In 1986, a blue Chevy van often cruised around the streets of Pittsburgh, Pennsylvania near Carnegie Mellon University. To the casual observer, nothing about it appeared out of the ordinary. Most people would pass by it without noticing the camcorder peeking out from its roof, or the fact that there were no hands on the steering wheel.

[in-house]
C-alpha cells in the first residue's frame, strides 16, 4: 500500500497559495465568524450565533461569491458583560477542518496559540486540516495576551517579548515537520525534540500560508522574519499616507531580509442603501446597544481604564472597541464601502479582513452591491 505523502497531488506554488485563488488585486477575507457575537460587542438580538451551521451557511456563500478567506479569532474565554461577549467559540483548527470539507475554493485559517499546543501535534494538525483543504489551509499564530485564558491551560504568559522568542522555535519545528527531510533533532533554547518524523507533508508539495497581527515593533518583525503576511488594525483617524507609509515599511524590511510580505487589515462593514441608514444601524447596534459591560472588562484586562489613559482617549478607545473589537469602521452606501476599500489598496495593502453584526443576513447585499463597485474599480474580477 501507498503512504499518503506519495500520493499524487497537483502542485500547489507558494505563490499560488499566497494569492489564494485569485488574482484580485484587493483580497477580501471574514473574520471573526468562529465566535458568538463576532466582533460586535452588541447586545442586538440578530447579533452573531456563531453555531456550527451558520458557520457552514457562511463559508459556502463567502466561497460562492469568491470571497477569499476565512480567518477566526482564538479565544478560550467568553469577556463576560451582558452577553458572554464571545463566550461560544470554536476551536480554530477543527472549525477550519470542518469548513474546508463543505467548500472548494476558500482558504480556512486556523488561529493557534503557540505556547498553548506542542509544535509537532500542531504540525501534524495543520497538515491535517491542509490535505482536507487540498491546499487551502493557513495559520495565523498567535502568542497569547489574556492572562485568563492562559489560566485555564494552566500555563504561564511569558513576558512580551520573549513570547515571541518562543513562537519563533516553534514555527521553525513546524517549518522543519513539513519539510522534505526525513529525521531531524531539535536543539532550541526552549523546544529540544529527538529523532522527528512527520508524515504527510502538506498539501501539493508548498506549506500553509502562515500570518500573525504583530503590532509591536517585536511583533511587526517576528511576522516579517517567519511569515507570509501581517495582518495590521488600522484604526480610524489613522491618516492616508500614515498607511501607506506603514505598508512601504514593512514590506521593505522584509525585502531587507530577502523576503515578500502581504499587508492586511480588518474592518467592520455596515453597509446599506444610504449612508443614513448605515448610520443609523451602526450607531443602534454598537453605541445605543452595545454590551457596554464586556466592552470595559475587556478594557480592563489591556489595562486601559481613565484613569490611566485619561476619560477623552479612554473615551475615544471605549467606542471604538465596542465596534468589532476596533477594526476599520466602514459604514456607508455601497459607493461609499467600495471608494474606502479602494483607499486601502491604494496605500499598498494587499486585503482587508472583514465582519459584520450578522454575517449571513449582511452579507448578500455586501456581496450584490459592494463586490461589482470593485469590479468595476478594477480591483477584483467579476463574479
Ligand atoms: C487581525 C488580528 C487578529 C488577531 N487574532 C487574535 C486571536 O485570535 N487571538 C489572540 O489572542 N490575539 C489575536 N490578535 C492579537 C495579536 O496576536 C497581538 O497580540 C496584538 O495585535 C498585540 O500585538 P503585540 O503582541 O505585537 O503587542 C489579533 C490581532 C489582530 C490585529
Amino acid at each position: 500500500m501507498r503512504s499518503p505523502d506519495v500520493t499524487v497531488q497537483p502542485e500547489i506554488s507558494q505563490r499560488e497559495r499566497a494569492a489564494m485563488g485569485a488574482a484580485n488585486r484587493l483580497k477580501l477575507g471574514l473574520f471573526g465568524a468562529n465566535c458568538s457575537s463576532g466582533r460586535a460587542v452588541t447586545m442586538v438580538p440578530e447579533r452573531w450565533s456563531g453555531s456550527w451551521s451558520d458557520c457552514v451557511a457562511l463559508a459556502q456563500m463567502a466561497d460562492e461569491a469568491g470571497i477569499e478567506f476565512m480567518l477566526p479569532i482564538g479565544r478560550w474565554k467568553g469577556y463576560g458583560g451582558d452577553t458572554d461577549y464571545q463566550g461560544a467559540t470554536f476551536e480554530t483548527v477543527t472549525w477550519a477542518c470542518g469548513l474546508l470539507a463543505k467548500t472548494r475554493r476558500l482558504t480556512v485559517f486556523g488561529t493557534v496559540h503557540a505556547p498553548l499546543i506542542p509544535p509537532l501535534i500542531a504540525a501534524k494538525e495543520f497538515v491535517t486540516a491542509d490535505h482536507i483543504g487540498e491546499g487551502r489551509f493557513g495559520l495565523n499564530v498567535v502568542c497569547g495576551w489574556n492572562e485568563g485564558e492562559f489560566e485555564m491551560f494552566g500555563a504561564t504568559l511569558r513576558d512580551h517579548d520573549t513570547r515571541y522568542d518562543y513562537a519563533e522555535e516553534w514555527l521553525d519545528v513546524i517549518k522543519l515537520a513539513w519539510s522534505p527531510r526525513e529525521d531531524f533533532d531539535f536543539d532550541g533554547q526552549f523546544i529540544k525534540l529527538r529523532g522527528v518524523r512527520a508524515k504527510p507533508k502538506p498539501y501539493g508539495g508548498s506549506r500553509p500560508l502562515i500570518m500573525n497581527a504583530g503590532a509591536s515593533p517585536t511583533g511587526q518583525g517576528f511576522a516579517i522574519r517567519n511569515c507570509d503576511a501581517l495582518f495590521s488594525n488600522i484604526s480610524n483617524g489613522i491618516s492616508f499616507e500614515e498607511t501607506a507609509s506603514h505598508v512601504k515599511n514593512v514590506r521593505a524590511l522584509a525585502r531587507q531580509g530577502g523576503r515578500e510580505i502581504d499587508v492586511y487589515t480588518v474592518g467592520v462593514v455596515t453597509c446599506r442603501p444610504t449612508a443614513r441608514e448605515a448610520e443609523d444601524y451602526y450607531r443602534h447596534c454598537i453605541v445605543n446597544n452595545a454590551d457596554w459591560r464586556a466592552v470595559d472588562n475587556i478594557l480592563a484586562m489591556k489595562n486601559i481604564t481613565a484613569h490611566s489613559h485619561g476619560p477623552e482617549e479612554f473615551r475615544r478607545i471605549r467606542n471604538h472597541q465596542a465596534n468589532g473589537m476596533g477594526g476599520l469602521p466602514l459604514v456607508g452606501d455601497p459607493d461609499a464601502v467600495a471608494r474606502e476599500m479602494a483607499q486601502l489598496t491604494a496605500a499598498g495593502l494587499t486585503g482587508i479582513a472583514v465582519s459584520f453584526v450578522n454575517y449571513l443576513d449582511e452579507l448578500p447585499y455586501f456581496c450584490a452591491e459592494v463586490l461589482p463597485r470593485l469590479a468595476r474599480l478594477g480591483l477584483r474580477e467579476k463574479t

But if any passerby had stopped to inspect the van and peer into its interior, they would have realized it was no ordinary car. This was the world’s first self-driving automobile: A pioneering work of computer science and engineering somehow built in a world where fax machines were still the predominant way to send documents, and most phones still had cords. But despite being stuck in an era where technology hadn’t caught up to humanity’s imagination quite yet, the van — and the researchers crammed into it — helped to lay the groundwork for all the Teslas, Waymos, and self-driving Uber prototypes cruising around our streets in 2022.